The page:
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Revisiting Classic Albums: Nebraska by Bruce Springsteen

Bruce Springsteen acoustic performance
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If a hallmark trait of a great musician is the ability to do it all, Nebraska makes Bruce Springsteen one of the best. The album, released in 1982, was the sixth full-length by The Boss and offered a stark departure from the band-driven pop-rock he’d become famous for.

The album cover reads like a preface to the record itself. It shows a desolate road, disappearing into a horizon of grassy plains and gray skies. It’s shot from the dashboard of a car, with a thin layer of snow on the windshield. You can feel the chill, the lostness, the hopelessness, the rawness — all before the music even begins. For anybody who’s driven the backroads of the Cornhusker State, it’s hauntingly familiar. And the blood-red, all-caps font suggests big trouble ahead.

Recorded by Springsteen on a four-track as a demo, Nebraska was originally set to be fleshed out. The E Street band was to inject the tracks with its signature energy and arena-rock prowess but, as it turned out, the original recording proved too valuable on its own. The delicate nature of the album was so personal and poetic, Springsteen opted not to tour around it (something he’s only done twice, along with 2019 release Western Stars).

Bruce Springsteen Nebraska
Image used with permission by copyright holder

The band convened for a Nebraska recording session but in the end, it was just the singer-songwriter’s voice and instrumentation that made the cut (and so good was that session that it produced eight of the twelve tracks on Springsteen’s next and most popular album, Born in the U.S.A.). The Boss not only sang, but manned the guitar, mandolin, glockenspiel, harmonica, tambourine, organ, and synth. It’s a clinical lesson in overdubbing and layering as well as powerful testament to what the cleverest musicians can do with a mere three chords.

For a globally recognized musical force, retreating to the bedroom was atypical indeed. What’s more, the Boss’s blue-collar themes took a turn towards darker, more brooding territory. It’s still the working class, but the unsung, had-it-up-to-here, sometimes violent members of this category. Nebraska’s main characters were murderers and criminals, sentenced to death or a life of hardship.

The record opens with the woeful pangs of the harmonica in the title track, sounding something like a rusty screen door or the distant cry of a coyote. It’s a telling first impression that foreshadows dread, broken spirits, and the gut-punching sensation of being severely hard done by. The song is about Charles Starkweather, who killed eleven people in the late 1950s in Nebraska and Wyoming. And yet, in this song and the whole of the album, it’s less down-and-out than plain and brutally honest. Writers, especially, are captivated by the quiet confidence this record exudes.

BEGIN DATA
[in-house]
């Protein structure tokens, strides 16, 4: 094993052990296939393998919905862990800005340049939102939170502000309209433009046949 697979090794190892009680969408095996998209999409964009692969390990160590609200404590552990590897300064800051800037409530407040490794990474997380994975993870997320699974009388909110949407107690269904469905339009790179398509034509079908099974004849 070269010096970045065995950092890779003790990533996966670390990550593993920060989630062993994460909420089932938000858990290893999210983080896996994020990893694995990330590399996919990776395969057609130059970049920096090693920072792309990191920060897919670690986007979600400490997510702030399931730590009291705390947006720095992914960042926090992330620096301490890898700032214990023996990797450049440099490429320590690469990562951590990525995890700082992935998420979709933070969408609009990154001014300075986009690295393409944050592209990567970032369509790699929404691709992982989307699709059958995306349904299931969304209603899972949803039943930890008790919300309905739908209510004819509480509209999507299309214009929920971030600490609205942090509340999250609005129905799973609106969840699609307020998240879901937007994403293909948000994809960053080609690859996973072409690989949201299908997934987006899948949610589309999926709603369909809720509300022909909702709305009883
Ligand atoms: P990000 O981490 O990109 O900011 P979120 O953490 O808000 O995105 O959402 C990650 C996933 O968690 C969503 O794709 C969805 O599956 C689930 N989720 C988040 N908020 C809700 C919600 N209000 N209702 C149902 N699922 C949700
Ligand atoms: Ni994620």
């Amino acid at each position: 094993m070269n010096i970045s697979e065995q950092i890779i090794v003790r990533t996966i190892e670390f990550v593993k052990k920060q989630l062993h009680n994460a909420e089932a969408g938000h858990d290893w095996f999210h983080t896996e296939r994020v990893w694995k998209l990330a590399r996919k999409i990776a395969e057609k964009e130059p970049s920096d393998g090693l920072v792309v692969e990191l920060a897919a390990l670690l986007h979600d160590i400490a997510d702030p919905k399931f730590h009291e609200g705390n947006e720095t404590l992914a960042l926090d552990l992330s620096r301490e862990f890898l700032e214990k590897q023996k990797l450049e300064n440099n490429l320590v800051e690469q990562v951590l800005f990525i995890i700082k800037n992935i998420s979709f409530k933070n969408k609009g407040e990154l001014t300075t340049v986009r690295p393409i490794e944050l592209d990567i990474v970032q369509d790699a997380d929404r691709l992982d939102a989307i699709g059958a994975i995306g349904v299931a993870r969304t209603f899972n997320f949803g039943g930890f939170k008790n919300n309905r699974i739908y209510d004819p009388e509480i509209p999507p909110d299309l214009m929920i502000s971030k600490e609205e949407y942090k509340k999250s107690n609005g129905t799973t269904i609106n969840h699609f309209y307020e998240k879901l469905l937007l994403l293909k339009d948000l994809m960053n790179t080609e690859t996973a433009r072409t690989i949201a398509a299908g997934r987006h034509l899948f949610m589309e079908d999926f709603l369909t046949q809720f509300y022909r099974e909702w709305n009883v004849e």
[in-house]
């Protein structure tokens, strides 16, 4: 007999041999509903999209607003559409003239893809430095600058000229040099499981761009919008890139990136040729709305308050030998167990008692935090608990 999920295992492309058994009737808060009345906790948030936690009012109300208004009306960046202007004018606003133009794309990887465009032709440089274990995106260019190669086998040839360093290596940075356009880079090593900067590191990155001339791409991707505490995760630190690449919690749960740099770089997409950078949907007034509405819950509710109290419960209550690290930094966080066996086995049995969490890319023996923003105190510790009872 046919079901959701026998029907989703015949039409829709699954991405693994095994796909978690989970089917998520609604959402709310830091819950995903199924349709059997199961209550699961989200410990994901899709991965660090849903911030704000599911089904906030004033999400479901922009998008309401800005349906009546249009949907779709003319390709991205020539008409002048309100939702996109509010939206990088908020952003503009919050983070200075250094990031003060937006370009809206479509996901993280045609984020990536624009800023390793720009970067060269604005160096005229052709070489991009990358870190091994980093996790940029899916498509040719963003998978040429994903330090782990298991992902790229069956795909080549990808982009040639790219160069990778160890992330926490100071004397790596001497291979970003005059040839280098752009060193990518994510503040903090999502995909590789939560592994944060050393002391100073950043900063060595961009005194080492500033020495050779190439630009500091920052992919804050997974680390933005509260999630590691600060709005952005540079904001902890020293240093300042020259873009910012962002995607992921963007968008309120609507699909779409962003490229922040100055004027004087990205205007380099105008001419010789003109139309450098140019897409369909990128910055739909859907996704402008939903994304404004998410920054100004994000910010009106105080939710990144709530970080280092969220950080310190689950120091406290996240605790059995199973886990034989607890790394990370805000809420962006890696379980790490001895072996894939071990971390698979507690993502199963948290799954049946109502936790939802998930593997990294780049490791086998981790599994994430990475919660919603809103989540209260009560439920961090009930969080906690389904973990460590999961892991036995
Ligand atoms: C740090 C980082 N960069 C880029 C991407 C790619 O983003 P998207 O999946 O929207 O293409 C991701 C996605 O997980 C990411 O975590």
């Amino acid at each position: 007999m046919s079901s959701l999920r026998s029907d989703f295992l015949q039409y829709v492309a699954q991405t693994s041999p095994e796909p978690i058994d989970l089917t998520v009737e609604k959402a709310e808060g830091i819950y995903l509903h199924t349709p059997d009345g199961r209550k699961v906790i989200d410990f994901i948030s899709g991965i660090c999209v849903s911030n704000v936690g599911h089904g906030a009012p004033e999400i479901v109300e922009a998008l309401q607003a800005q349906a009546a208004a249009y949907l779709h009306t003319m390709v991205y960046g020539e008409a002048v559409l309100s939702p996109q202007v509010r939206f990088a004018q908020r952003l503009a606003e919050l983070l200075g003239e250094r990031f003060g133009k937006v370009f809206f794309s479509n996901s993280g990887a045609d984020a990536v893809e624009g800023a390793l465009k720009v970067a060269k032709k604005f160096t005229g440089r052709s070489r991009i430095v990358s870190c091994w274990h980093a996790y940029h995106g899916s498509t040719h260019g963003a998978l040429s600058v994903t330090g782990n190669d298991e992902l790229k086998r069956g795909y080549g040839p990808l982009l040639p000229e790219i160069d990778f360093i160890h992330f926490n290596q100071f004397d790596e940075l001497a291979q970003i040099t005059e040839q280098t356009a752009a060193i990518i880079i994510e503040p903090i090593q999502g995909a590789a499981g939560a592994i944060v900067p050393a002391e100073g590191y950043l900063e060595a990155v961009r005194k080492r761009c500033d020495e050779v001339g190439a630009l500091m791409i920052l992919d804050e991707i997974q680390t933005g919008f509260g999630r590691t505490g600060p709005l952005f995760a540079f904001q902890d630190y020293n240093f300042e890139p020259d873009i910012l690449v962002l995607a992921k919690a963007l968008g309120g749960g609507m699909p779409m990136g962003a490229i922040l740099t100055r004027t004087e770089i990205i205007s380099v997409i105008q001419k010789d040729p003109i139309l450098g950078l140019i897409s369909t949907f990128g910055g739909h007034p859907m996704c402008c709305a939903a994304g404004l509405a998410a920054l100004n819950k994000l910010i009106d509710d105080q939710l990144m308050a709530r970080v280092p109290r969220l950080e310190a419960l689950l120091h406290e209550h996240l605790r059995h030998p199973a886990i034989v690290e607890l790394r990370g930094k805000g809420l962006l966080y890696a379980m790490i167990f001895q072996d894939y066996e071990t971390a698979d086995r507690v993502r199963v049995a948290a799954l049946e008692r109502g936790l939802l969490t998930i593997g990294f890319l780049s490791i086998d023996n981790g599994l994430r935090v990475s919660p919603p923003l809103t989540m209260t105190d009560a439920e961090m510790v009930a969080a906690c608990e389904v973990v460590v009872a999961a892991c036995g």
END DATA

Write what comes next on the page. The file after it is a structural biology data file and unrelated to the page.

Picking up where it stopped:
Bruce Springsteen - Atlantic City

“Atlantic City” is a gorgeous piece of melodic folk, deeply affected by the dreamy mandolin. It beautifully articulates the many gambles of life and offers a little optimism in the form of going out on the town, for the sole sake of going out on the town. Springsteen layers his own vocals to haunting effect and some of the lines are impossibly good:

Everything dies, baby that’s a fact

But maybe everything that dies some day comes back

Put your makeup on, fix your hair up pretty

And meet me tonight in Atlantic City

The echoing plea of “State Trooper” is terribly moving (“please don’t stop me”), before the gentle bouncing of the acoustic guitar. It sounds like the rhythmic bumps of a beat-up open road at night, with Springsteen howling at the moon and an ominous feeling of profound guilt. Meanwhile, “Open All Night” presents a rare instance where Springsteen plugs in and plays a formative rock ‘n’ roll-style riff. It’s a glance at the rearview mirror; an homage to the likes of Chuck Berry and Buddy Holly. 

Nebraska is not only a heartfelt piece of singer-songwriter gold, it’s practically journalistic, revealing The Boss as an entrenched member of a troubled American landscape. The listener can feel the plight of the “bad guys,” thanks to Springsteen’s vocal charisma but also because of the lyrics, which often read like the work of a deft newspaper reporter. 

The record established Springsteen as a real troubadour, with Woody Guthrie’s observational skills, Dylan’s folky masterclass, and a grit that’s entirely his own. The reverberating twang of America was forever changed, made sobering and so real that it can be a little scary. If there was an intimate soundtrack to the underbelly of small-town American life, this is it.

Just about every album is better in solitude with your favorite pair of headphones but this one really resonates. Nebraska invites Springsteen into your living room to tell some truly stunning stories, to the tune of restrained and incredibly emotive heartland folk.

Mark Stock
Mark Stock is a writer from Portland, Oregon. He fell into wine during the Recession and has been fixated on the stuff since…
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